Ruff Quotes

Authors: A B C D E F G H I J K L M N O P Q R S T U V W X Y Z
Categories: A B C D E F G H I J K L M N O P Q R S T U V W X Y Z
thats-why-we-ruff-ruff-ruff-ruff-rugged-ruff-ruff-ruff-ruff-rugged-ra-ra-ra-ragga-muffin-ruff-ruff-ruff-ruff-rugged-marley-ziggy
thats-why-we-ruff-ruff-ruff-ruff-rugged-thats-why-we-ra-ra-ra-ragga-muffin-thats-why-we-ruff-ruff-ruff-ruff-rugged-marley-ziggy
thats-why-we-ra-ra-ragga-thats-why-we-ruff-ruff-ruff-ruff-rugged-ra-ra-ra-ragga-muffin-we-ruff-ruff-ruff-ruff-rugged-ra-ra-ra-ragga-muffin-marley-ziggy
they-nuh-waan-no-ruff-man-fi-tear-off-her-brassier
coming-from-ruff-ryders-there-would-be-like-30-guys-in-studio-at-once-then-me-trying-to-do-my-own-thing
uh-99-like-2000-ruff-ryders-dru-hill-swizz-beats-eve-comin-for-that-ass-uh-ruff-ryders
keep-your-head-up-your-chin-high-your-eyes-open-for-little-miracles-occuring-around-you-because-trust-me-they-are-there-they-are-just-waiting-to-be-uncovered-like-diamond-on-ruff
Almondine To her, the scent and the memory of him were one. Where it lay strongest, the distant past came to her as if that morning: Taking a dead sparrow from her jaws, before she knew to hide such things. Guiding her to the floor, bending her knee until the arthritis made it stick, his palm hotsided on her ribs to measure her breaths and know where the pain began. And to comfort her. That had been the week before he went away. He was gone, she knew this, but something of him clung to the baseboards. At times the floor quivered under his footstep. She stood then and nosed into the kitchen and the bathroom and the bedroom-especially the closet-her intention to press her ruff against his hand, run it along his thigh, feel the heat of his body through the fabric. Places, times, weather-all these drew him up inside her. Rain, especially, falling past the double doors of the kennel, where he'd waited through so many storms, each drop throwing a dozen replicas into the air as it struck the waterlogged earth. And where the rising and falling water met, something like an expectation formed, a place where he might appear and pass in long strides, silent and gestureless. For she was not without her own selfish desires: to hold things motionless, to measure herself against them and find herself present, to know that she was alive precisely because he needn't acknowledge her in casual passing; that utter constancy might prevail if she attended the world so carefully. And if not constancy, then only those changes she desired, not those that sapped her, undefined her. And so she searched. She'd watched his casket lowered into the ground, a box, man-made, no more like him than the trees that swayed under the winter wind. To assign him an identity outside the world was not in her thinking. The fence line where he walked and the bed where he slept-that was where he lived, and they remembered him. Yet he was gone. She knew it most keenly in the diminishment of her own self. In her life, she'd been nourished and sustained by certain things, him being one of them, Trudy another, and Edgar, the third and most important, but it was really the three of them together, intersecting in her, for each of them powered her heart a different way. Each of them bore different responsibilities to her and with her and required different things from her, and her day was the fulfillment of those responsibilities. She could not imagine that portion of her would never return. With her it was not hope, or wistful thoughts-it was her sense of being alive that thinned by the proportion of her spirit devoted to him. "ory of Edgar Sawtelle" As spring came on, his scent about the place began to fade. She stopped looking for him. Whole days she slept beside his chair, as the sunlight drifted from eastern-slant to western-slant, moving only to ease the weight of her bones against the floor. And Trudy and Edgar, encapsulated in mourning, somehow forgot to care for one another, let alone her. Or if they knew, their grief and heartache overwhelmed them. Anyway, there was so little they might have done, save to bring out a shirt of his to lie on, perhaps walk with her along the fence line, where fragments of time had snagged and hung. But if they noticed her grief, they hardly knew to do those things. And she without the language to ask.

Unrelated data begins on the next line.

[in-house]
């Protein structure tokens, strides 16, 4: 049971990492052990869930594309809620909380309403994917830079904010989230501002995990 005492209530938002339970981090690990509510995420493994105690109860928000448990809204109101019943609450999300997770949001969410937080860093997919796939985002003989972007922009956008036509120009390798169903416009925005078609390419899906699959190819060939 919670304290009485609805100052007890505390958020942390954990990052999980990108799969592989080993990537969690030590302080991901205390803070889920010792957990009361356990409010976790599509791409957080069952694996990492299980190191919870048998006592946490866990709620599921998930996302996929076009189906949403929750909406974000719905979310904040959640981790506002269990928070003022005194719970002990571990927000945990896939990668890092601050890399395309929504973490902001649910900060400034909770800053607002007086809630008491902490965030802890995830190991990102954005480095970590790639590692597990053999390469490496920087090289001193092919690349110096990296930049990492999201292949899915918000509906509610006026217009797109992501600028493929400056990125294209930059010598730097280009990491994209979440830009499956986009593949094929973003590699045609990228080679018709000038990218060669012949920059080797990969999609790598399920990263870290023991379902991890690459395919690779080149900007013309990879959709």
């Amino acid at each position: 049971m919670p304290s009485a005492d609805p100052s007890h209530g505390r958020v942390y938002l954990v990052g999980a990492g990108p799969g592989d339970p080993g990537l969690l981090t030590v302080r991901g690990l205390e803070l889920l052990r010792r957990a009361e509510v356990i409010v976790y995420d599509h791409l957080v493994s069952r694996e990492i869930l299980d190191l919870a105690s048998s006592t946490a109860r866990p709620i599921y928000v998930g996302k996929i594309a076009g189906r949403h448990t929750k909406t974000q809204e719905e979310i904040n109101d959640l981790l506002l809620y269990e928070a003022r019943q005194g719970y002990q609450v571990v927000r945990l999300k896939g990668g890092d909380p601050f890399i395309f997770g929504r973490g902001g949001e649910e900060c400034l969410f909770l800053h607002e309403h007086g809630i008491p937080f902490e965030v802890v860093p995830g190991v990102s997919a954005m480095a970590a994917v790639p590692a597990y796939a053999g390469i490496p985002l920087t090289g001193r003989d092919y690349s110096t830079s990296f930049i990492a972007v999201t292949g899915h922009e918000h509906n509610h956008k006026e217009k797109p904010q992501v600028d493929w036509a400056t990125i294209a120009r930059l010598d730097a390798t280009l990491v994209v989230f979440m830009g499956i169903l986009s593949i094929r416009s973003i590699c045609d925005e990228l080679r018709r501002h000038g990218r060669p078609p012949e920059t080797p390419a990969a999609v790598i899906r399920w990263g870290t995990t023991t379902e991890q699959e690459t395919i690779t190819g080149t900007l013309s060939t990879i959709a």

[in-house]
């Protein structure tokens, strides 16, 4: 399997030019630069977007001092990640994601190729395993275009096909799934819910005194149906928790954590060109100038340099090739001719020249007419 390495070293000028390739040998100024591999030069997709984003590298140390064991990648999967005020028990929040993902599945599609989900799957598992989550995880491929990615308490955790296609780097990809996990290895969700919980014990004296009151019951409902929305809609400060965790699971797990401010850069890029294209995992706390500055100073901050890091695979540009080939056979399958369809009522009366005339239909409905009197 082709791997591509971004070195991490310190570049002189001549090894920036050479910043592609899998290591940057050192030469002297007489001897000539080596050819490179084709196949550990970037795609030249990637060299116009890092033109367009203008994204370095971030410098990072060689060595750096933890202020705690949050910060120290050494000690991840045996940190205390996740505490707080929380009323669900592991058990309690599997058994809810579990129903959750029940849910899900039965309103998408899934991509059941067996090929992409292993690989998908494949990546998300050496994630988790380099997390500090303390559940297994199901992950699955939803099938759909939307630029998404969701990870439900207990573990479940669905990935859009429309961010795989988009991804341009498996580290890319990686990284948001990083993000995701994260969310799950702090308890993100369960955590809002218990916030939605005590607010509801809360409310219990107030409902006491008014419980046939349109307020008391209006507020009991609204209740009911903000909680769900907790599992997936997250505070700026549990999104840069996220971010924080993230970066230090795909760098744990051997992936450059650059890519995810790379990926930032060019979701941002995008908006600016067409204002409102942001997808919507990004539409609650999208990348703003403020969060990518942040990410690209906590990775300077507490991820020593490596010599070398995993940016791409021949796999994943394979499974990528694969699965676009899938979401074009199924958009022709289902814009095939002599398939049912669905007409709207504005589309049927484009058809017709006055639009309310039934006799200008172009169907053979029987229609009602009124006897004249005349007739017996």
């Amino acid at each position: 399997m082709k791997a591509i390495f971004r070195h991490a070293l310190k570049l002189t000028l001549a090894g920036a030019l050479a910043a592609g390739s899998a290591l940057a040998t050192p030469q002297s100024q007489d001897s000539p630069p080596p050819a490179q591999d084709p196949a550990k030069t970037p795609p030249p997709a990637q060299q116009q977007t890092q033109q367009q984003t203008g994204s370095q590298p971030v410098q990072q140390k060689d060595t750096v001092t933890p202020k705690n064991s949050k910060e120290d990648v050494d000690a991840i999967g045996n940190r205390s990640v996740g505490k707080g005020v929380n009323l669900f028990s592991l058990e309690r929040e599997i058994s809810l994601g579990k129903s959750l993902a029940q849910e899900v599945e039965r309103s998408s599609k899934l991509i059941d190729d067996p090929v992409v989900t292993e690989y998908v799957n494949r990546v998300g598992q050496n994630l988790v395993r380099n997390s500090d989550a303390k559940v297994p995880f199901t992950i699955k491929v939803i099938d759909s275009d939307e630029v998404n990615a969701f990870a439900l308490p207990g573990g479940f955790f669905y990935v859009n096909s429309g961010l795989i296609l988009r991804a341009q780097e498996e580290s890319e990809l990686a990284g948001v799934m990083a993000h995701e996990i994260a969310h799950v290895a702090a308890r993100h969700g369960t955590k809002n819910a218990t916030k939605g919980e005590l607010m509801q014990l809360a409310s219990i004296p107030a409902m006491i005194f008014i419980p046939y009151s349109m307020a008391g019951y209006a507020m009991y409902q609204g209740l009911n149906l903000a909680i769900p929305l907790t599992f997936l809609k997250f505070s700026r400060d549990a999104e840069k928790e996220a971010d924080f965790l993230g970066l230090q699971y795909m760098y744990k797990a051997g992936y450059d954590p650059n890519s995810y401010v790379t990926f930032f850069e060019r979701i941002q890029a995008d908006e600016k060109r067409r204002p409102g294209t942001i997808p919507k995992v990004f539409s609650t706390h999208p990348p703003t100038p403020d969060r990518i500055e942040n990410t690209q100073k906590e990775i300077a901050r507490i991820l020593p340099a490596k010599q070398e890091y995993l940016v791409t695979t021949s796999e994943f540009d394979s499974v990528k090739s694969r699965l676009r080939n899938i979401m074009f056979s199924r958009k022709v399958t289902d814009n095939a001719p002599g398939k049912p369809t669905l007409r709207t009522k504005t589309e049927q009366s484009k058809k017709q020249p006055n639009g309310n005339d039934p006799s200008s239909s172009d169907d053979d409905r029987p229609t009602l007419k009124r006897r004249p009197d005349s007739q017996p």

David Wroblewski
almondine-to-her-scent-memory-him-were-one-where-it-lay-strongest-distant-past-came-to-her-as-if-that-morning-taking-dead-sparrow-from-her-jaws-before-she-knew-to-hide-such-thing
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